UK Brexit campaign heats up: What is the answer to their European question?

Danish companies have expressed concern about a British exit from the EU

The UK and the EU are on a collision course The UK and the EU are on a collision course
January 15th, 2016 7:00 pm| by Philip Tees
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At the beginning of December, Danes cast their vote about a very specific aspect of the country’s involvement in the EU, the continuation of its EU justice opt-out, but for some parties and voters the referendum was symbolic of Denmark’s level of satisfaction with its EU membership.

Across the North Sea, the UK is warming up for a referendum with much bigger consequences, where the result will in fact determine whether Britain will stay in the union or whether there will be a British exit, or Brexit, as it has popularly been termed.

The year of Brexit?
Brexit has been a hot issue in British and European politics since the UK’s prime minister, David Cameron, included legislating for the referendum as part of the Conservative manifesto before the general election in May last year.


He has promised that the vote will take place before the end of 2017, but the exact date has still not be set, and it is the subject of much speculation in the international media.

Mariano A Davies, the president and CEO of the British Chamber of Commerce in Denmark, thinks that it is likely to be later rather than sooner.

“I think David Cameron will postpone the referendum as long as possible. Any thoughts he may have had about holding it early will have been dashed by the Danish vote and the migration challenge,” he said.

Renegation or renegotiation?
Cameron is generally thought to have agreed to holding the referendum as a concession when the anti-EU party UKIP was at its height. But his efforts since then have been focused on renegotiating Britain’s place in Europe, while continuing as a member state.

Davies also believes that this would be in the best interest of Danish business.

“I’ve been talking to executives at a number of Danish companies and they’re a little worried. Companies like Carlsberg, Arla Foods and Danish Crown have significant exports to and from the UK and the UK is Denmark’s third largest export market,” he said.

“A British exit from the EU could be very expensive for Denmark. In March last year, the British Chamber of Commerce in Denmark had a conference where we looked at the opportunities for Danish export companies in the UK. Danish companies can also use the UK as an effective springboard to international markets, and in doing so can expand faster than they could directly from Denmark.”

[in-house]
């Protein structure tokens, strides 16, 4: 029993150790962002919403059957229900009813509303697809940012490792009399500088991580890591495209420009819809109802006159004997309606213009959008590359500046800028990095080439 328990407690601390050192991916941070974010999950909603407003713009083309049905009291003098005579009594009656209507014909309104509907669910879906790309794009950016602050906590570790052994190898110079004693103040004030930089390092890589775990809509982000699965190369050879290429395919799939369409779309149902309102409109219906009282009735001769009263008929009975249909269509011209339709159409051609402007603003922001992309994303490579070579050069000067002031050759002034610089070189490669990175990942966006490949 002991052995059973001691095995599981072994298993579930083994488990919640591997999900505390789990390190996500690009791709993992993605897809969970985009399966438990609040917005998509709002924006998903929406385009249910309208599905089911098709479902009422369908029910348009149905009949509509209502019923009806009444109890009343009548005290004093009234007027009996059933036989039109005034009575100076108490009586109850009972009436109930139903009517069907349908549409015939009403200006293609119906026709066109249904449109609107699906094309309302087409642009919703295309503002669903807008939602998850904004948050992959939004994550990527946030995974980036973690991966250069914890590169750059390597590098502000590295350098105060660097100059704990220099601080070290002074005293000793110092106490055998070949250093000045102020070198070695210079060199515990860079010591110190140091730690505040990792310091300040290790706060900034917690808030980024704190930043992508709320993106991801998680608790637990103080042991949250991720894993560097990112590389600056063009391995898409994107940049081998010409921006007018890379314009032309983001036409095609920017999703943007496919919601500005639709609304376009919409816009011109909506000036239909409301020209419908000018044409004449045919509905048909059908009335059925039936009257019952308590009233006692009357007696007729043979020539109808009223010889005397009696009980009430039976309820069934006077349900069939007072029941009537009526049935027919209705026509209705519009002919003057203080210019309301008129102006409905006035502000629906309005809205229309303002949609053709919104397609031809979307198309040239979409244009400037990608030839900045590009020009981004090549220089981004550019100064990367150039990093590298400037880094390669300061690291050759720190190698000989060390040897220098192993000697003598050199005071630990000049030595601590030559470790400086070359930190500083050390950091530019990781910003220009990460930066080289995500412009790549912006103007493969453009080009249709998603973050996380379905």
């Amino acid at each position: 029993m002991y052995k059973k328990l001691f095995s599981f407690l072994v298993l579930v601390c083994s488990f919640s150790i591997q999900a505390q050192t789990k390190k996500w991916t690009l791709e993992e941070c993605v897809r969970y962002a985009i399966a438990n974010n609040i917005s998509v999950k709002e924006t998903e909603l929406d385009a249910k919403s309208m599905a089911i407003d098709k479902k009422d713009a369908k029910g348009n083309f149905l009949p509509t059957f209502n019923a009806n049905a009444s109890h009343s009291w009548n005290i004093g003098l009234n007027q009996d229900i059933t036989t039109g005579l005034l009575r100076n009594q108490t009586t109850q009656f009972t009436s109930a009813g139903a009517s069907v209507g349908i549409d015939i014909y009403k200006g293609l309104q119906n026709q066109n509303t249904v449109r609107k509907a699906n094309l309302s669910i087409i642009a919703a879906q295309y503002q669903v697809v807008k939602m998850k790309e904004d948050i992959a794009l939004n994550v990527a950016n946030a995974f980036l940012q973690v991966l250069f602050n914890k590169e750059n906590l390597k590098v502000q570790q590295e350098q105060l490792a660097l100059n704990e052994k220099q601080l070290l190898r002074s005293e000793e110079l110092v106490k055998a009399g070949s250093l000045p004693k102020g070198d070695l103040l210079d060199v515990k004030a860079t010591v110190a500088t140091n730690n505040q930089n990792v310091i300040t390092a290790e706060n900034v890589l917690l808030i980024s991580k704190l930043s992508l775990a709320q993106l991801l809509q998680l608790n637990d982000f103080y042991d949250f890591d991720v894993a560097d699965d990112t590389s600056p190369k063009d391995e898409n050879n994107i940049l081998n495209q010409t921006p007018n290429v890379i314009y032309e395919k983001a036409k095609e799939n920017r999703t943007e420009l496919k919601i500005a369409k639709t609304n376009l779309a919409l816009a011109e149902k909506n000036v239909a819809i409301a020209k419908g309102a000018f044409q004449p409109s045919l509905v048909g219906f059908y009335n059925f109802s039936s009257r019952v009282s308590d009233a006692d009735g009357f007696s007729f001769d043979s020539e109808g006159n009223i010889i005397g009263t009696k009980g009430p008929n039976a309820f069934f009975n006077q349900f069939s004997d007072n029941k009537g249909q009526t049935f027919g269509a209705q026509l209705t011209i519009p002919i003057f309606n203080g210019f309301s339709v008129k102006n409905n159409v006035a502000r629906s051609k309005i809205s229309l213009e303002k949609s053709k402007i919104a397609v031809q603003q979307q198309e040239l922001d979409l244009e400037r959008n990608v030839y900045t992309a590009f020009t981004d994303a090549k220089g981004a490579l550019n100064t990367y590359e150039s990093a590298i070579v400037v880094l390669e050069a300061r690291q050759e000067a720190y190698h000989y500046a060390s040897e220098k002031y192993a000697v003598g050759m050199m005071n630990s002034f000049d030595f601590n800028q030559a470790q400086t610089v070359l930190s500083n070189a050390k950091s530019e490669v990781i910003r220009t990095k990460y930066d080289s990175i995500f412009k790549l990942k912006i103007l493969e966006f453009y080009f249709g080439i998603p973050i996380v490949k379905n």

Cameron’s concession hunt
The British PM has been putting his case for reform to EU leaders, but so far he has failed to secure meaningful concessions. According to Davies, without a symbolic deal, Brexit will be a real possibility.

“Cameron needs to be able to go back to the voters with something: a UK concession of some sort,” he said.

“This could be in relation to the free movement of people. I don’t believe the UK will get an immediate opt-out, but the issue of reform could be put on the agenda. Somewhere along the line, the EU Commission needs to ‘throw him a bone’. How much meat there will be on that bone, I don’t know.”

Danish support for reform
Dissatisfaction with the current EU regime isn’t isolated to the UK, as anti-EU feeling is on the rise across the continent. Nowhere was this more evident than in Denmark during the campaigning and voting in December. Davies therefore envisages a degree of support for Cameron’s plight.

“Britain does have friends in Europe on the reform issue. There are many EU countries that feel there is need for EU reform,” he said.

“I definitely think Denmark would support a reform of the EU. DF and Venstre have expressed support for this and there has even been movement from Socialdemokraterne in that direction. These three parties represent a big majority.”

Going to be a close call
In terms of predicting the referendum’s result, Davies reserves judgement.

“Two years ago, I was sure that Britain would say yes: that the economic arguments would win the day and that female voters between 25 and 55, who tend to vote with their head and who were influential in the result of the Scottish referendum, would again ensure this,” he said.

“Today, I’m really not sure. Unless something happens – David Cameron is thrown a bone and reform is put on the agenda – it’s going to be a close call.”